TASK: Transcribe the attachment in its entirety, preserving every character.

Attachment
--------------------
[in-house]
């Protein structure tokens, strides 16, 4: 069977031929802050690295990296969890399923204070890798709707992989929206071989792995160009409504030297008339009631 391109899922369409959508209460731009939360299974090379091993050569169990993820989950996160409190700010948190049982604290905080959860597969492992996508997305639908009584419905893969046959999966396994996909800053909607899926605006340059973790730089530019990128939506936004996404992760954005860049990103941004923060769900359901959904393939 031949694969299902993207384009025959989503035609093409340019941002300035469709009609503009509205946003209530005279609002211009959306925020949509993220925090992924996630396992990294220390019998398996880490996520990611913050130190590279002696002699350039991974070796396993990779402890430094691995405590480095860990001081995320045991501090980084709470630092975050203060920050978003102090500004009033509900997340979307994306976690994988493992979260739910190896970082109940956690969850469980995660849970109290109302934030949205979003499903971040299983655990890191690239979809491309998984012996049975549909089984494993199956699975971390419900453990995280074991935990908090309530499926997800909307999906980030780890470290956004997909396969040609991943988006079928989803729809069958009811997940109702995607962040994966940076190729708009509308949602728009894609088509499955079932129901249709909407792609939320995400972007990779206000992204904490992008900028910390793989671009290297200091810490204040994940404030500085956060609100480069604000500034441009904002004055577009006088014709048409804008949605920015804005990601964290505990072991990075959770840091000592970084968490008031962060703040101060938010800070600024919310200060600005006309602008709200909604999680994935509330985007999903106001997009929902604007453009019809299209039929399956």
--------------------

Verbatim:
[in-house]
């Protein structure tokens, strides 16, 4: 069977031929802050690295990296969890399923204070890798709707992989929206071989792995160009409504030297008339009631 391109899922369409959508209460731009939360299974090379091993050569169990993820989950996160409190700010948190049982604290905080959860597969492992996508997305639908009584419905893969046959999966396994996909800053909607899926605006340059973790730089530019990128939506936004996404992760954005860049990103941004923060769900359901959904393939 031949694969299902993207384009025959989503035609093409340019941002300035469709009609503009509205946003209530005279609002211009959306925020949509993220925090992924996630396992990294220390019998398996880490996520990611913050130190590279002696002699350039991974070796396993990779402890430094691995405590480095860990001081995320045991501090980084709470630092975050203060920050978003102090500004009033509900997340979307994306976690994988493992979260739910190896970082109940956690969850469980995660849970109290109302934030949205979003499903971040299983655990890191690239979809491309998984012996049975549909089984494993199956699975971390419900453990995280074991935990908090309530499926997800909307999906980030780890470290956004997909396969040609991943988006079928989803729809069958009811997940109702995607962040994966940076190729708009509308949602728009894609088509499955079932129901249709909407792609939320995400972007990779206000992204904490992008900028910390793989671009290297200091810490204040994940404030500085956060609100480069604000500034441009904002004055577009006088014709048409804008949605920015804005990601964290505990072991990075959770840091000592970084968490008031962060703040101060938010800070600024919310200060600005006309602008709200909604999680994935509330985007999903106001997009929902604007453009019809299209039929399956």